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By: Aivis Olsteins

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Databases in VoIP and SMS

Compexity of designing proper database solution for VoIP or SMS service

The importance of data in any online business can not be underestimated. The data is central also to the VoIP and SMS operations. Here we will shortly discuss some of the general principles when designing and implementing database systems for VoIP and SMS operations.

In regular web applications (like this blog for example) the primary goal for database is to quickly serve large number of clients and occasionally make infrequent, large writes. While that can become quite complex task for very large and traffic heavy sites, it is still relatively easy task in terms of the goals, i.e. the goals are clearly defined. In opposite, VoIP or SMS system database goals can be far more complex and sometimes contradict each other. 

First, let's list main types of data to take care of:

  • Key system data which change relatively slowly, grow at low rate. Examples: customer and account data, tariff tables, payments, routes, setting and other supplementary data. The requirements are:
    • High availability
    • Fast read access (example - real time time authorization)
    • relatively fast write access (example- balance updates)
    • High reliability (e. g. - financial transactions)
  • Fast growing usage reports: like call detail records, message logs. The requirements are:
    • Large storage, growth can be millions of records per day, write only, no updates
    • Fast write access (i. e. real time billing systems)
    • Low speed read access
    • Data partitioning or purging possibility
  • Live system state data: active sessions, registrations, connections and similar. The requirements are:
    • Very fast read and write access, faster than disk read/write
    • Can cope with non perfect reliability
  • Aggregated data for reporting. The requirements are:
    • Good indexing to ensure fast reads
    • High reliability

As we can see from above, the data is very diverse, and may require completely different storage and access solutions for each type. While we don't want to recommend any specific database solution or implementation, here are some observations gathered from experience.

  • Most probably there is no single database engine which can fit all types of data requirements.
  • For Key system data, the relational database would probably be best choice, with possibility to implement multi-master (cluster) replication. Such a solution can ensure very high degree of availability and reliability. Clustered solutions increase read speeds by directing read requests sequentially to all nodes in the cluster, thus getting higher speed than single instance systems. While multi-master systems theoretically can be slower on writes (because they ned to ensure writes are propagated to all nodes in cluster), there are many techniques today which greatly reduces this associated overhead;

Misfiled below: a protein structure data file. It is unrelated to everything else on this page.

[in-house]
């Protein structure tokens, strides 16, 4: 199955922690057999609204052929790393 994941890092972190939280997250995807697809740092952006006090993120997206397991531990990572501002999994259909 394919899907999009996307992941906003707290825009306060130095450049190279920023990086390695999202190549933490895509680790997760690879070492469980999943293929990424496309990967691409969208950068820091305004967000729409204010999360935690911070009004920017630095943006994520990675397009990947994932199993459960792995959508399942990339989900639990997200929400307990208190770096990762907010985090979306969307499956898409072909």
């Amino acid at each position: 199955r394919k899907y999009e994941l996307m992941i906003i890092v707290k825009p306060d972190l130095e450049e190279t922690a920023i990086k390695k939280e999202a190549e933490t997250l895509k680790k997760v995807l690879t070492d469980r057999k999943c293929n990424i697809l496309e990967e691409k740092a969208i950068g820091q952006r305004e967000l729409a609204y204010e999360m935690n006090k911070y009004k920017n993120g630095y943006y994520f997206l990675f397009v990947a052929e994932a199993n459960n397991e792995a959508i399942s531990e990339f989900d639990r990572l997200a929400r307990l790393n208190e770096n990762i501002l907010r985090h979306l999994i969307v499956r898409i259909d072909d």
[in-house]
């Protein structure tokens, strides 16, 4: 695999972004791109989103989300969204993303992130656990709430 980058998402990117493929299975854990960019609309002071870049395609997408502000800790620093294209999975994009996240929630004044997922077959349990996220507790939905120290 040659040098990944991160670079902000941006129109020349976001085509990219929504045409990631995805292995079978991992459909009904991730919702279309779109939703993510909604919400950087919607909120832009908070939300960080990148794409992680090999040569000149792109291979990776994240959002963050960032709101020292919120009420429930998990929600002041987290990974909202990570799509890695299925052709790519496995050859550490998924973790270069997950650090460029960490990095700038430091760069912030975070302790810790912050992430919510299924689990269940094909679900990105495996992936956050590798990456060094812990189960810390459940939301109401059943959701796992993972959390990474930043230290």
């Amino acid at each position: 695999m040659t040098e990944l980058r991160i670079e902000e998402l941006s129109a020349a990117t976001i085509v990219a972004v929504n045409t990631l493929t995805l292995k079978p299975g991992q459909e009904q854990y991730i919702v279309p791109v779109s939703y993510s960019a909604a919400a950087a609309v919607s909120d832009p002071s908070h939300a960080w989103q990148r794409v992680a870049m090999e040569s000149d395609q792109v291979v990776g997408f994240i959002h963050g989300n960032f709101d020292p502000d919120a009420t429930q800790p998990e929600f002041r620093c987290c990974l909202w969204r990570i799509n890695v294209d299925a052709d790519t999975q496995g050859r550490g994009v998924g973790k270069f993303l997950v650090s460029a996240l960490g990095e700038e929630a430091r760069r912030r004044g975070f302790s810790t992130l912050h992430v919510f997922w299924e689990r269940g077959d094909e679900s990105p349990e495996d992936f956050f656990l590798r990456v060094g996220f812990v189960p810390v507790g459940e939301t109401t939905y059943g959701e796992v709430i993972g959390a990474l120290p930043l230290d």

• CDR and other logs: This is one of the most difficult tasks to implement. The data growth rates are extremely high, with several millions of records created daily on largest systems. since these are write only operations, we advise to use master-slave systems, with possibility to fail over. It is also good idea to separate this database system from key system data for reasons of manageability: in case of problems in the key system cluster if there is a need to completely restore one or several nodes, it is better not to have the very large data set of CDRs getting in the way.
  • Live system data can be stored in memory type storage, key-value stores. Most of them can also be replicated for high availability. The offer very fast access speeds, far beyond what the disk-based database systems can offer.
  • Finally: aggregated data: this data is usually built from the CDR and other logs. They are essential for reporting and for producing financial data (invoices). Therefore they should be capable of indexing, so can be read and queried in various ways.

As you can see above, the database for VoIP or SMS application faces far more difficult challenges that a conventional database system for typical online application. Proper design is key to having highly reliable and capable system.



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About Author
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My name is Aivis Olsteins and I am owner of DataTechLabs. My experience in Telecoms started in early 1990's and I have worked in multiple technical positions in mobile, messaging and data networks. My expertise lies in telecom networks, database systems, distributed processing and large data analysis. These posts are my attempt to share my knowledge with everyone who might find it useful.

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